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And my reflections based on my experience building Magna.

As you might know, I’ve made it an annual tradition to blog about an inspiring book I read and how it relates to my journey at Magna. Traditionally, I’ve written shortly after the New Year as the quiet time during the holidays is a perfect time to read a good book, get inspired and reflect.

This year, however, I didn’t have that same time as we were swamped in the midst of a pressing transaction in late December so I worked right through the holidays.

But — my Mom’s birthday this past week and a family trip provided me with some valuable time to take a step back outside the office and the coveted opportunity to finish a book I’d been tinkering with for a bit now; The Everything Store: Jeff Bezos and the Age of Amazon. So I finally had my time to read, think, reflect and write. Better late than never, and the annual tradition lives on!

While reading The Everything Store and after hearing other entrepreneurs discuss their reading habits over the last year, I came to a realization: books have served as my “mentors” over the past decade. Now, this could (and probably will) be a whole separate topic to blog about, but a lot of my inspiration, ways of thinking about growing a business, setting a vision and the ability to believe in endless possibility has come from reading about those who’ve done it prior with astounding results. It’s incredibly inspiring to read and understand that these seemingly untouchable entrepreneurial rockstars were too just mere mortals with an idea before they became who they “are”. Jeff Bezos is a shining example.

In the book, Brad Stone takes us through Amazon’s story, and in turn Bezos’s, in remarkably intricate detail, in only the way that somebody with information from the inside could. Although I felt the book was probably too long, there are some incredible anecdotes that demonstrate that most critically, it was and continues to be Bezos’s almost maniacally unwavering vision that serves as his and Amazon’s guiding light. And he lets nothing and nobody get in the way.

It was his vision for what Amazon could ultimately become when the internet was initially becoming an accessible reality for the common person. He saw it. He saw it and believed in it’s potential at scale before almost anybody and was willing to bet big on it. The fact that Amazon could go from being the absolute best and most efficient at selling one thing online — books — and that the expertise acquired in that process could ultimately serve as the blueprint for becoming the “everything store” and now, as we see unfolding before our eyes, the “everything company”, is a marvel, and in my view, only possible through the manifestation of a vision at an extraordinary, borderline inhuman, level.

The book recounts several incredible stories; like the Amazon acquisitions of Zappos or Diapers.com, where in both cases, Bezos expresses initial interest but lowballs the offer — then proceeds to dramatically reduce prices on the same goods that his “targets” made their brands selling because he could afford to lose money to acquire customers like nobody else could, only to go back to those same targets after they realized they couldn’t withstand the pricing pressure Amazon was inflicting upon them to buy them at even lower ball prices!

Then come the anecdotes around the spawning of new business units or products, like Amazon Web Services (AWS) and how the company again used pricing power and its ability to invest in a new product or service, losing money for years to acquire customers, in this case, simply by selling unused cloud storage and server space they already owned and warehoused.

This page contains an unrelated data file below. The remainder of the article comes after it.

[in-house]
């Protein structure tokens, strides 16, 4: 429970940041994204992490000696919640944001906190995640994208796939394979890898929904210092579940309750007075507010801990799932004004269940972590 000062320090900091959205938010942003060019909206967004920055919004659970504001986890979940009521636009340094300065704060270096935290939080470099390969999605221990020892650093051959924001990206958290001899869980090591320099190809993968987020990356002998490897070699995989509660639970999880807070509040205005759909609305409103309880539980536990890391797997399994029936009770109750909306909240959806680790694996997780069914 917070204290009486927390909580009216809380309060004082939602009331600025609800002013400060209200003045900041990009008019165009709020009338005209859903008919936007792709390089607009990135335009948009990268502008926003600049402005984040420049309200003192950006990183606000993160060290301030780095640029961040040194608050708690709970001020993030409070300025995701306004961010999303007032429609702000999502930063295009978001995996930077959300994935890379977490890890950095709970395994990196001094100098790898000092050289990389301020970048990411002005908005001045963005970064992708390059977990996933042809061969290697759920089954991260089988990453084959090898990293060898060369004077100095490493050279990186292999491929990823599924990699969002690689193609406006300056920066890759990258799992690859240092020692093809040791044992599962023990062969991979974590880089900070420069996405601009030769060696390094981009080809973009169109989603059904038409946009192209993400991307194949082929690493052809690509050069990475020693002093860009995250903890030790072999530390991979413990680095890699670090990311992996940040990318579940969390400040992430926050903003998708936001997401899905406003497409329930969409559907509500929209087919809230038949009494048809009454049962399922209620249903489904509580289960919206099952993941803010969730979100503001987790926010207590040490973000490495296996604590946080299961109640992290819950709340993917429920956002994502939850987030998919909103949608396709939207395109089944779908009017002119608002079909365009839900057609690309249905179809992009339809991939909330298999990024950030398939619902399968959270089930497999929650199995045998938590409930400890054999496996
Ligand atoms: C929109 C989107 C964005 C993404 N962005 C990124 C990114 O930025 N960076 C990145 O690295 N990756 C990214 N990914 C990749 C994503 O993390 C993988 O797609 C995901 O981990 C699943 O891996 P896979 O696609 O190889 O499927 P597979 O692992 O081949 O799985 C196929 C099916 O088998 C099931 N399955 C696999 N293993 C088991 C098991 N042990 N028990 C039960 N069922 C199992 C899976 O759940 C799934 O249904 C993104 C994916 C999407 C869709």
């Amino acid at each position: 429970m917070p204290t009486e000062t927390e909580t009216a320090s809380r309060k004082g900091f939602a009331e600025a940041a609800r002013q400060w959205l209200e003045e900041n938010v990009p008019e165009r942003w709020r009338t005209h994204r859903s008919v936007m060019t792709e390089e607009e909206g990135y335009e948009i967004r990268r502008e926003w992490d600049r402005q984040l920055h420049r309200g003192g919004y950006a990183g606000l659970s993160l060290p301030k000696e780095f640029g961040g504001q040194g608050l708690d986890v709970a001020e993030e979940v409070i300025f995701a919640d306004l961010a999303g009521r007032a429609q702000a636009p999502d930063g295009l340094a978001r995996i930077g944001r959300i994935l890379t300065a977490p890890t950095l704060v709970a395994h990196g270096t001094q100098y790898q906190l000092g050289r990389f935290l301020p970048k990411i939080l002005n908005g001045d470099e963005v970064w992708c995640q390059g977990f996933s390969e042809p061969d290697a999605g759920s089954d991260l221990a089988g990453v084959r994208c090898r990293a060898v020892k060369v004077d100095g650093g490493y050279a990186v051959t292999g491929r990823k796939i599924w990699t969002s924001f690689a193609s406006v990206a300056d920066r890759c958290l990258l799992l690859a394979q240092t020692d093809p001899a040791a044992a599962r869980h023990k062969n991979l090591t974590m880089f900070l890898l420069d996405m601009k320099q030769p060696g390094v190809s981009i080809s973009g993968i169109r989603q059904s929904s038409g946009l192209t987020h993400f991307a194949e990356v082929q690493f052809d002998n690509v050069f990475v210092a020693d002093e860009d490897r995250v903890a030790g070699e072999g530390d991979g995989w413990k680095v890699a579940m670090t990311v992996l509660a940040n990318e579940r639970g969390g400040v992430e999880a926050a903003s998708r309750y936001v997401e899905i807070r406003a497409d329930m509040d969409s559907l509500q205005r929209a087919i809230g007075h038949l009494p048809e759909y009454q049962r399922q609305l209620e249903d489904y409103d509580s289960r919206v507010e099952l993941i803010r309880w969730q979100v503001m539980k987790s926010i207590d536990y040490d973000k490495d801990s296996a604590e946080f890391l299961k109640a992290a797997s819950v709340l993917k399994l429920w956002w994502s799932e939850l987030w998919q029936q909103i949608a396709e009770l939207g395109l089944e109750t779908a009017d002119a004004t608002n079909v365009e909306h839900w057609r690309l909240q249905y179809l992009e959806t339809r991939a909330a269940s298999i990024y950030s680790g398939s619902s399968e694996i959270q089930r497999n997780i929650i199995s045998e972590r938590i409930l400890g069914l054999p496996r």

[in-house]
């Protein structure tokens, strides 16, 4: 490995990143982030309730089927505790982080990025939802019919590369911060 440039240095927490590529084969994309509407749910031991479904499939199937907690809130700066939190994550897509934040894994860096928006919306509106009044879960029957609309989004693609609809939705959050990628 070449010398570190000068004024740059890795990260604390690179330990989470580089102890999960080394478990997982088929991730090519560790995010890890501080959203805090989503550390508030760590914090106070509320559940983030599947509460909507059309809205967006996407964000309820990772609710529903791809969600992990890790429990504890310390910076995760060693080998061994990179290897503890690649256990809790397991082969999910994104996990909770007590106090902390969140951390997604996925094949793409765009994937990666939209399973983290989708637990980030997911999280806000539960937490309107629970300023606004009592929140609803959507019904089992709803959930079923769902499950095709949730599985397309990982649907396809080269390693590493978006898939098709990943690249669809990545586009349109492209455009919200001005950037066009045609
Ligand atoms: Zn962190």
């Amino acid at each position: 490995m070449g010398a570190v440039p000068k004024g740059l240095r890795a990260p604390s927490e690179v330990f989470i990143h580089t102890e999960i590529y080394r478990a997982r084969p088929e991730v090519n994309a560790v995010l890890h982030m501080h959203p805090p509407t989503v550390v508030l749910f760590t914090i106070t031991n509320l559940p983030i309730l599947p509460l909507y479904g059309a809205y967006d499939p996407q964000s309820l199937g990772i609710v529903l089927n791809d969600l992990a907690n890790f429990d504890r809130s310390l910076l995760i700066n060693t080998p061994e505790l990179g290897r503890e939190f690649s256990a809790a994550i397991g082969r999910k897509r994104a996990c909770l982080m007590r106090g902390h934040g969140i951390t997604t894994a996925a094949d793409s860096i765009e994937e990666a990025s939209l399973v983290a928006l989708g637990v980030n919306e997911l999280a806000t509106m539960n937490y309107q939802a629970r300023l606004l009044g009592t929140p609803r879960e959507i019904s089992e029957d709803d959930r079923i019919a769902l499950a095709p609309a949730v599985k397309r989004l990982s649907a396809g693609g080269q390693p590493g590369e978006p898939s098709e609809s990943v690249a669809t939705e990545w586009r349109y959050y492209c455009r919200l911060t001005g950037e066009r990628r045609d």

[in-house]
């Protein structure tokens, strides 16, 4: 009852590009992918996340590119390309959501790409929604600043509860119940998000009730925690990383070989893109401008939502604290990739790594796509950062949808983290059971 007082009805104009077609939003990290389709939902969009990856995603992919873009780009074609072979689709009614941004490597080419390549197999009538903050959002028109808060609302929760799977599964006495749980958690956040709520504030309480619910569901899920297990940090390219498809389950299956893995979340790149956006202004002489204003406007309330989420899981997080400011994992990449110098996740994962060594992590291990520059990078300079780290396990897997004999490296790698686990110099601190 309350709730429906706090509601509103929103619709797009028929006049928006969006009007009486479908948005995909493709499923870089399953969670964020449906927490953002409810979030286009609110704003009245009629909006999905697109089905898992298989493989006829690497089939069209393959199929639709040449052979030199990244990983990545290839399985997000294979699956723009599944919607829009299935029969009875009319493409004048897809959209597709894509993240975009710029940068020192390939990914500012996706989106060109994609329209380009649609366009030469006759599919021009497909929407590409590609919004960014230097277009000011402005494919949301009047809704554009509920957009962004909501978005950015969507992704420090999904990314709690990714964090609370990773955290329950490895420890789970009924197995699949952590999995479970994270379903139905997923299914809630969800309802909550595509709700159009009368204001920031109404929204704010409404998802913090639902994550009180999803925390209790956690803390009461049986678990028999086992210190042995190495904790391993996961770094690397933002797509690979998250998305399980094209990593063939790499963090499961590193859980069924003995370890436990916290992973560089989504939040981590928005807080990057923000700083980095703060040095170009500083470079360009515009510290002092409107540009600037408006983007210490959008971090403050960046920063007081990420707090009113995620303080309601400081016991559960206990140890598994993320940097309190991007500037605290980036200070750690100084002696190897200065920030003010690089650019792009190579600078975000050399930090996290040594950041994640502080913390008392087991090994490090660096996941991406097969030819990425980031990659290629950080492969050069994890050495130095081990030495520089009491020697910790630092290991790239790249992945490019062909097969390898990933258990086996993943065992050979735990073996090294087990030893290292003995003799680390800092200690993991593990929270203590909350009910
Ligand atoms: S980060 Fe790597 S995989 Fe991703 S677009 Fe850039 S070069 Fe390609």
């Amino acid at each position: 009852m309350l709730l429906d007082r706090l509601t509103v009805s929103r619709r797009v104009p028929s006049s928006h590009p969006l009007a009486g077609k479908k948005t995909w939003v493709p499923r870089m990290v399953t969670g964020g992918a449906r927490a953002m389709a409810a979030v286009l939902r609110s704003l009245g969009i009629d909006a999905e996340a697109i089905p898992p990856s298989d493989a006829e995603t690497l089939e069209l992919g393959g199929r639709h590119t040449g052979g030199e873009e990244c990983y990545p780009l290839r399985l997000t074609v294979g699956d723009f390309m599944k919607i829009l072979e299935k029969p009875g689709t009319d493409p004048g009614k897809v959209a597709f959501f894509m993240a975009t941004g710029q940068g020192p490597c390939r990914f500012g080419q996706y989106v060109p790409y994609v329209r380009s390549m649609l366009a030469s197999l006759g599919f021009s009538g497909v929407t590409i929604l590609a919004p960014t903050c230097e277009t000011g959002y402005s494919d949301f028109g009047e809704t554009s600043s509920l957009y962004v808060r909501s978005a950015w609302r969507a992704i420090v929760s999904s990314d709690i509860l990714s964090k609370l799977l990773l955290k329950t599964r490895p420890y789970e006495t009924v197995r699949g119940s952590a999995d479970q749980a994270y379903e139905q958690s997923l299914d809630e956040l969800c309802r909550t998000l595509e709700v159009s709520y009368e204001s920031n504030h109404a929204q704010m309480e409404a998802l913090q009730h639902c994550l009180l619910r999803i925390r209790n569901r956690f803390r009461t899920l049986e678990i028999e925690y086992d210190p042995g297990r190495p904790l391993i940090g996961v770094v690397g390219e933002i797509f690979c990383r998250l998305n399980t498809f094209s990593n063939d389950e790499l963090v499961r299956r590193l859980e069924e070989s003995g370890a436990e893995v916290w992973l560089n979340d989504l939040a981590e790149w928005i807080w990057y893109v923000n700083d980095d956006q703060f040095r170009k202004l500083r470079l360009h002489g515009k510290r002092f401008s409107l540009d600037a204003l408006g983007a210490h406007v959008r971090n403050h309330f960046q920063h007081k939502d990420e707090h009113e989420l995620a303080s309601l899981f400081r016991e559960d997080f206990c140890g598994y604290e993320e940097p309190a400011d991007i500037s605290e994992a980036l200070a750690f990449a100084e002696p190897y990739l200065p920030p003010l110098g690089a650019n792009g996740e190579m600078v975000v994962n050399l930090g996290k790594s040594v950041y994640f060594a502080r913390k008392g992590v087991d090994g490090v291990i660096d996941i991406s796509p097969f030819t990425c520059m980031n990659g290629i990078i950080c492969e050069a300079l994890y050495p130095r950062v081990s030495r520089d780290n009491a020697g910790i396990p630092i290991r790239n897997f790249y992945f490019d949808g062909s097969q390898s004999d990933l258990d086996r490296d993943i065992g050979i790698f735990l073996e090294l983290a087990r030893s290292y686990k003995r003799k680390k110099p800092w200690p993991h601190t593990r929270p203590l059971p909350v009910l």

Or the Kindle, and how Bezos and Amazon figuratively went to war with book publishers in what was an industry and business dominated by an old boys club and handshake deals meant to keep prices at their self inflated levels of comfort. Amazon was determined to disrupt and disrupt it did, always, at least in Bezos’s view, fighting for lower prices and a more efficient buying experience for the the customer.

My big takeaway and what struck me most about the book was Bezos’s steadfast, unwavering, unfiltered and unabashed approach to the way he set his vision for the company and how Amazon, in turn, operated daily and yearly and over decades to reinforce it systematically and consistently; internally with staff and externally with the world. He’s unapologetic. And while he understands that such a brazen approach may rub people the wrong way, be it staff, the media or the public at large, in his view if he truly and honestly pursues the noble ideal of building company and organization that improves lives and makes consumers’ buying abilities easier and more efficient, people eventually come around. And as we can plainly see, thus far, the masses have and continue to.

Some of the most striking and memorable passages from the book come from the Epilogue, and in particular, a letter that Stone includes written by Joy Covey, Amazon’s first ever CFO, that passed away shortly after having penned it. As I read her words, I found myself deep in reflection on our own vision and guiding light at Magna, and how we too are pushing to redefine, innovate and optimize the investment management space and make an impact while doing so. But at the same time, I found myself in a state of self reflection and questioning whether I, as the leader of the firm, am truly going far enough in my pursuit and purveyance of that vision to accomplish what I know is possible at the level that I aspire to.

I’ve included a few of these passages below along with my immediate, unfiltered thoughts on them. I hope you’ll enjoy and if looking for inspiration, certainly take some time over your next holiday to read The Everything Store.